Sencha Naturals, a tea and mint company, displayed and sampled their flavored green tea mints in transparent teapots. Making mints out of green tea, said Sencha marketing designer Monique Ynigues, allows Sencha to bring the longtime Japanese traditions around tea to customers with a modern spin.
At the Jade Leaf Matcha booth, employees handed out samples of traditional hot matcha tea. Jade Leaf Matcha partners with and sources its matcha from organic tea farms in Japan.
Before handing samples to passersby, Jade Leaf Matcha representatives strain the fine green powder through a sifter to ensure a smooth texture with each sip. Once they add the matcha to the hot water, Jade Leaf Matcha employees mix the drink in an electric frother.
One of the multiple dessert spots at the festival, Holy Quiche sold classic European desserts with a matcha spin. Holy Quiche, which specializes in French comfort foods like quiches and gazpacho, whipped up a matcha creme brulee and a matcha tiramisu.
The matcha tiramisu from Holy Quiche swapped out traditional espresso powder for matcha. The result was a sweet and moist cake with a subtly bitter green-tinted cream.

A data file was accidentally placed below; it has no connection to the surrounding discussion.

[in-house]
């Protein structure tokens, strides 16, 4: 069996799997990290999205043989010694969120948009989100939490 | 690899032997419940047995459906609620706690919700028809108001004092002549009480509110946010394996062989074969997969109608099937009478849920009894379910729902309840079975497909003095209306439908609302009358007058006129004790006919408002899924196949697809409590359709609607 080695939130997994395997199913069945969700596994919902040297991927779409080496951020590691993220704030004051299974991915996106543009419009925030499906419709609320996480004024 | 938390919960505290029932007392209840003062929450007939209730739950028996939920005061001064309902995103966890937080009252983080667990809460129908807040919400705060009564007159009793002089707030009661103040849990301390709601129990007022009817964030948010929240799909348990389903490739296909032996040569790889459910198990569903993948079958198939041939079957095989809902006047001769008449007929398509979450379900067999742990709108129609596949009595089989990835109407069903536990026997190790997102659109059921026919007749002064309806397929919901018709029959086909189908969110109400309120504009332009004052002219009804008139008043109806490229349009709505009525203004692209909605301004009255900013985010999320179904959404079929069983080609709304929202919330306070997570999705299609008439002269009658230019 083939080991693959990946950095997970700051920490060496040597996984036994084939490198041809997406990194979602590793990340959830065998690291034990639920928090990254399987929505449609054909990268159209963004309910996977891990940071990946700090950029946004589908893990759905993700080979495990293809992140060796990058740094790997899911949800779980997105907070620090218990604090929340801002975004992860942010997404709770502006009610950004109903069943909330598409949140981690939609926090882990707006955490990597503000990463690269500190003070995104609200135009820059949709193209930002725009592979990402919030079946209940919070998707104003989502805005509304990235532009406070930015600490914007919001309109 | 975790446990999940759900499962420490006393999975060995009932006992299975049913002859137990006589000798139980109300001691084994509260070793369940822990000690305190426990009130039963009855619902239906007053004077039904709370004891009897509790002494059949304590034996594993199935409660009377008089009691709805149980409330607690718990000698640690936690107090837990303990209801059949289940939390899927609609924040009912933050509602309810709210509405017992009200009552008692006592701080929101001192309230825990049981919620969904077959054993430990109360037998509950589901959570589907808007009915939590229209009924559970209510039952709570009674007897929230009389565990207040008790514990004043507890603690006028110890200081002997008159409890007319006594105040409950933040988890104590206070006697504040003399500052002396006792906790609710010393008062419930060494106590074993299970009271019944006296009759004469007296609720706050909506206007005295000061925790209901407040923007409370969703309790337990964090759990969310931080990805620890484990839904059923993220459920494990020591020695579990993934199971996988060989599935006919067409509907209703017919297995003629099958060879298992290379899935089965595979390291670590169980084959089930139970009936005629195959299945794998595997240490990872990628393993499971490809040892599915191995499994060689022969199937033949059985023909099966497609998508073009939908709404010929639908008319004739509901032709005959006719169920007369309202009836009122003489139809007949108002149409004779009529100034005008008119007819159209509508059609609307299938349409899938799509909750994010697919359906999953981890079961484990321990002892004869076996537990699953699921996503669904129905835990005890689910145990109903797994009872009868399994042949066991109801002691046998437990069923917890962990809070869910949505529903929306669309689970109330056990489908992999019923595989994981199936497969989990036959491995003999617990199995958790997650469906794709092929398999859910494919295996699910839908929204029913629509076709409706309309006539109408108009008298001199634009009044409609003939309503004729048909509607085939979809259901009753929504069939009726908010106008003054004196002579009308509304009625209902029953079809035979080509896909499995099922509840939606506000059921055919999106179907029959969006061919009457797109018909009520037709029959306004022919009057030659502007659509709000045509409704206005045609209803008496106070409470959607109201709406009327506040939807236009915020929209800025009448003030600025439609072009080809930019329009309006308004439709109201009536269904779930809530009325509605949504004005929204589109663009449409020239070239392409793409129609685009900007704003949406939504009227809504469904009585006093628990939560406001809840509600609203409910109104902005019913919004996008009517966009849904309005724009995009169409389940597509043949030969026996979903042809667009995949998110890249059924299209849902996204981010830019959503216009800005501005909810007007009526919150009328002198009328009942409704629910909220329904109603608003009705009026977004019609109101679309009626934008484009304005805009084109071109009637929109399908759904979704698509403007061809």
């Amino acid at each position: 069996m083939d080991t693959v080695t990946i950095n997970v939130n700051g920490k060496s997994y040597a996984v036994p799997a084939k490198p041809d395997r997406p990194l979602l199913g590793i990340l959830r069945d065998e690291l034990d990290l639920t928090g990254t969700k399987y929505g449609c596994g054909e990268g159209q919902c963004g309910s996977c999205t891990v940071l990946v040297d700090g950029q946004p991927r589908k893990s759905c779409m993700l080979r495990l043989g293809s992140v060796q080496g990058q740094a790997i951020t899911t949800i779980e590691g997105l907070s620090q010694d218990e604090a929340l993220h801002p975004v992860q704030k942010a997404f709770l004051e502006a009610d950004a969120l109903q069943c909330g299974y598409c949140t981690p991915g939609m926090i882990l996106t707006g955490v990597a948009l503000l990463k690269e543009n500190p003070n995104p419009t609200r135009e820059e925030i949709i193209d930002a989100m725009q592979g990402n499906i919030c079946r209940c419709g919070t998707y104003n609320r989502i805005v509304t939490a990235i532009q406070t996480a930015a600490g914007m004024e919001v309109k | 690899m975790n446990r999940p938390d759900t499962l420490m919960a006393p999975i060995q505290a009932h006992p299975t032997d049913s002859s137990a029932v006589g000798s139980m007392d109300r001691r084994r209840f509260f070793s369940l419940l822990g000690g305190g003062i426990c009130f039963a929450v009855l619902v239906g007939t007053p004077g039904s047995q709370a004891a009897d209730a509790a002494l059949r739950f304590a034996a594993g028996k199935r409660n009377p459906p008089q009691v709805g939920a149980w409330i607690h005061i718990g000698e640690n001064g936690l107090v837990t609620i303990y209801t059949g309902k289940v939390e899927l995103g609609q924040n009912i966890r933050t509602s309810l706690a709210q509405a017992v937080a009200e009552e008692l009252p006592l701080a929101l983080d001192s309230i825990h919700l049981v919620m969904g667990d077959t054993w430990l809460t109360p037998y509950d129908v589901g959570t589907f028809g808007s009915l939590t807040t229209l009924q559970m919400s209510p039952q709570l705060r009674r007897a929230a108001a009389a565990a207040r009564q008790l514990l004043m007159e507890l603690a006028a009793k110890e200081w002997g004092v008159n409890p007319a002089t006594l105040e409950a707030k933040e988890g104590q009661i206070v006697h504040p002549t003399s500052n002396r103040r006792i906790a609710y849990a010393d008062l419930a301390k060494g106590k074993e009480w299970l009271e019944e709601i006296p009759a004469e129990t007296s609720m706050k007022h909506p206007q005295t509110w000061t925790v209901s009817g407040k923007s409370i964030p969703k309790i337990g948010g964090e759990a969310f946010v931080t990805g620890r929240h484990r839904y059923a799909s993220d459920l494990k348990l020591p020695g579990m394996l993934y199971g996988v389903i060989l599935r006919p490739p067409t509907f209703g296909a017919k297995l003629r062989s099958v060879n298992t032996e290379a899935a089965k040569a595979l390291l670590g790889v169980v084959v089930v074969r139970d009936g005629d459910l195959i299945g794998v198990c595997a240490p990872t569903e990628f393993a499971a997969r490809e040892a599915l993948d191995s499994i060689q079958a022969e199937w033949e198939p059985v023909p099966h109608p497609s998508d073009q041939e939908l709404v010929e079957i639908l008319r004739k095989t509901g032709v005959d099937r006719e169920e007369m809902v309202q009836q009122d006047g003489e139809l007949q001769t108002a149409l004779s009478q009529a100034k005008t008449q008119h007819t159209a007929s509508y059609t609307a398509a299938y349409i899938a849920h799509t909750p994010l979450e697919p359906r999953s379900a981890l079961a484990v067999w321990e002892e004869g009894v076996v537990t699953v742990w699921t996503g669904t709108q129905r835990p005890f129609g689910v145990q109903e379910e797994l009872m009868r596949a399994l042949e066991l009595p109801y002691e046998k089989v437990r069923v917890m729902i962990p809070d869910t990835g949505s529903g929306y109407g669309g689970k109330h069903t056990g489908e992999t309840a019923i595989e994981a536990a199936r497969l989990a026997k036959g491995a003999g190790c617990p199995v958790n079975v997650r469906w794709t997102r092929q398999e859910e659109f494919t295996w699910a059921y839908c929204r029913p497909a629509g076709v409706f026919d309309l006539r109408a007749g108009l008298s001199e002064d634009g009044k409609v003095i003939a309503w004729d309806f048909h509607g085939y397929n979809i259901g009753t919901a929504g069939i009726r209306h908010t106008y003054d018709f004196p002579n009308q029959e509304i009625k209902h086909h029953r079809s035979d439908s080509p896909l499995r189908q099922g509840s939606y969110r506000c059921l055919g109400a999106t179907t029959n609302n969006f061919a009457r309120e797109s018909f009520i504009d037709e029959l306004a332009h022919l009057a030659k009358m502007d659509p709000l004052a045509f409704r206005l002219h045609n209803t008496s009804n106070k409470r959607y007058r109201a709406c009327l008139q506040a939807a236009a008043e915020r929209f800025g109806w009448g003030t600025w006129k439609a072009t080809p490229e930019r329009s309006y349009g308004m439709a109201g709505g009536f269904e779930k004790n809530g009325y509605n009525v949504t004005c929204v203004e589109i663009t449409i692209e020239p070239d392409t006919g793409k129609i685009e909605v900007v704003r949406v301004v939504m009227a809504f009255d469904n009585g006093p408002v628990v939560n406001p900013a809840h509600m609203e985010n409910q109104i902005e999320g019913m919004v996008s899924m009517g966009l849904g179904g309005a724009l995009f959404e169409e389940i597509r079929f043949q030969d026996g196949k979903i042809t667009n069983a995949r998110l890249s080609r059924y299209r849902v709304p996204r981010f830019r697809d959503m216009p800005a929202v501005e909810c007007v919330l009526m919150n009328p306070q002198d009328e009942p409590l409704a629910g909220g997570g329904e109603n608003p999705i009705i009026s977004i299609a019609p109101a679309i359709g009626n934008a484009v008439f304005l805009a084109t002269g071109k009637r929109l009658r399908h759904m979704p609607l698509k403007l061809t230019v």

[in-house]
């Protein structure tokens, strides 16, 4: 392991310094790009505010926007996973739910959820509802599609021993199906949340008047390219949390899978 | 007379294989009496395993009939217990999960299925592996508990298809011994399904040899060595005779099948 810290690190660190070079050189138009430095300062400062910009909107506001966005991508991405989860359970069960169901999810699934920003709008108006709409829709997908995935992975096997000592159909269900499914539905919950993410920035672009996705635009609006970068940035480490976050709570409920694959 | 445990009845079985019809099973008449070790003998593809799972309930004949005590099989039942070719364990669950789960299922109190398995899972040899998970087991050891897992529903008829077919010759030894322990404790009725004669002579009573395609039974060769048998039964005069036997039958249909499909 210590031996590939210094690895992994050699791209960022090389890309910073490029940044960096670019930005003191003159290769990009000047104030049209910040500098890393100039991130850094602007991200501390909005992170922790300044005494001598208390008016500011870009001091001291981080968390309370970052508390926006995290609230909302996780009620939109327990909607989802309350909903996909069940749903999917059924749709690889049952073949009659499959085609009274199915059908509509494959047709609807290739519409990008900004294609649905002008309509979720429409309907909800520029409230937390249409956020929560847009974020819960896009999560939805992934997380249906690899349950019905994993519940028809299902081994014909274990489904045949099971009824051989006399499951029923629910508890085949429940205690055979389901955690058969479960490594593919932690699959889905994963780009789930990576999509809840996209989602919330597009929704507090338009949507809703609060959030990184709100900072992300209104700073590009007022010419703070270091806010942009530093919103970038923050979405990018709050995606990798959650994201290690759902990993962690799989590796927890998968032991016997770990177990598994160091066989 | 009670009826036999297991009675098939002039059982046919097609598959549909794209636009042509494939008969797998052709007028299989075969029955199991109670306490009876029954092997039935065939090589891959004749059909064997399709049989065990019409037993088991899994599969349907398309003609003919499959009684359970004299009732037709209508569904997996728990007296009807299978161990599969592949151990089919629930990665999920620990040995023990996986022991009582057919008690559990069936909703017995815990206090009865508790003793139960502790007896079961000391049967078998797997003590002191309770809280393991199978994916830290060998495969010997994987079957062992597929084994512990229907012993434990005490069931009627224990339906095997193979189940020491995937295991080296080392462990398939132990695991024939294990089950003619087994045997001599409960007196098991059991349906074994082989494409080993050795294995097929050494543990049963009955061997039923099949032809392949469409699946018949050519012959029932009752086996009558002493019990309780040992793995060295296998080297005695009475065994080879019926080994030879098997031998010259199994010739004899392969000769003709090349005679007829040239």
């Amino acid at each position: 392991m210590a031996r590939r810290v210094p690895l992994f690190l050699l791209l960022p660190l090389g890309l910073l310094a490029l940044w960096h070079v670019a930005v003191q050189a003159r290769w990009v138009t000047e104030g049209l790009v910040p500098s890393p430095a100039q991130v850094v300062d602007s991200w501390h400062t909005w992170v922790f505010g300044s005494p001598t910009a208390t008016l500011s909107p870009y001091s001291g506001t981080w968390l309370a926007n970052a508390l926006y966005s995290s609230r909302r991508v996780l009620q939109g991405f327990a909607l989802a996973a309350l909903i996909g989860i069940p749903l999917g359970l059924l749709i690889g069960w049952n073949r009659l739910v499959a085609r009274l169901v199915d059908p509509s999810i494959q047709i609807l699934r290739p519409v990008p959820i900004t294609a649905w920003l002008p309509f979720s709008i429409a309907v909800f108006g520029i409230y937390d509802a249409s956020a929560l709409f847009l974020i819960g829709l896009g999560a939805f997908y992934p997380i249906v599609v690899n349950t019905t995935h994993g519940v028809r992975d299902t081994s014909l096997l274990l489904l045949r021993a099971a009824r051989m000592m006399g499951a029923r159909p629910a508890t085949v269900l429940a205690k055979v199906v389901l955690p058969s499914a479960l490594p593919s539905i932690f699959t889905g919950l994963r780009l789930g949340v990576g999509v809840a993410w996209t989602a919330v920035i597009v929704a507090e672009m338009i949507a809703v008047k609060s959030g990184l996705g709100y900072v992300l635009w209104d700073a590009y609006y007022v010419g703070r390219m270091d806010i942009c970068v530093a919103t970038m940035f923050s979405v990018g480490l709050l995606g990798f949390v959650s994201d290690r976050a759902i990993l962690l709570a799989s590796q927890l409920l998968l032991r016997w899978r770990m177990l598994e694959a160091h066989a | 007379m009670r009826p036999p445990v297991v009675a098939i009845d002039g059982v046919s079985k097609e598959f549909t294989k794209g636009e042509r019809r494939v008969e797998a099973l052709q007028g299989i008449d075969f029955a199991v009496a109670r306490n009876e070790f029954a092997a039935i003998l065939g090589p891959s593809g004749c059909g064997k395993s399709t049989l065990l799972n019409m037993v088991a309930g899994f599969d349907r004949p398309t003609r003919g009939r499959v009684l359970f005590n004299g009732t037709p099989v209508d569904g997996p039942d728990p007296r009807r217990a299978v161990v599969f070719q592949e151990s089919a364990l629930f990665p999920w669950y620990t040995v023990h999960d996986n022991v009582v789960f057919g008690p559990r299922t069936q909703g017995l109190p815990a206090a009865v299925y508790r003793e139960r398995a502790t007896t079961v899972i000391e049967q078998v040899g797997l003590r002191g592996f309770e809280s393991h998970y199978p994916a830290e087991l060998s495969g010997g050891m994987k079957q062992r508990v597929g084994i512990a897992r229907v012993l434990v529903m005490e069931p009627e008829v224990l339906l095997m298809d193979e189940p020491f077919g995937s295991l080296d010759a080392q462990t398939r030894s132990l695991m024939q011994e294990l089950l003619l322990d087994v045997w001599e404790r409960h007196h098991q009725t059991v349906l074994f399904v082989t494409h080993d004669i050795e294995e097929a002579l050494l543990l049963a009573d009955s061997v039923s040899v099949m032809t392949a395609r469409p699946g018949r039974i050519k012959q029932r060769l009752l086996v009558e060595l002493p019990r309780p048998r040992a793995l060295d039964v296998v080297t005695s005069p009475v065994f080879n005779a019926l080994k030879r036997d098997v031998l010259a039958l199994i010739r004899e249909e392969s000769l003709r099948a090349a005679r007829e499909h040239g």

Along with providing matcha lovers with samples of their very own matcha mix, Art of Tea, also gave customers a cozy spot to sit down and get crafty. Crafters could use the provided markers, washi tape and stickers to decorate their own boxes of Art of Tea Matchasticks.
At the Oko Yatai Cafe booth, vendors encased their petite matcha macarons on red and gold origami boxes. Oko Yatai also took a dark spin on matcha, selling dark buns and beverages made with bamboo charcoal.
Oko Yatai served dark buns, which were served with a side of green matcha cream. The charcoal in the bun and other Oko Yatai products supposedly detoxes the body of toxins and drugs as it also makes for healthier skin and hair.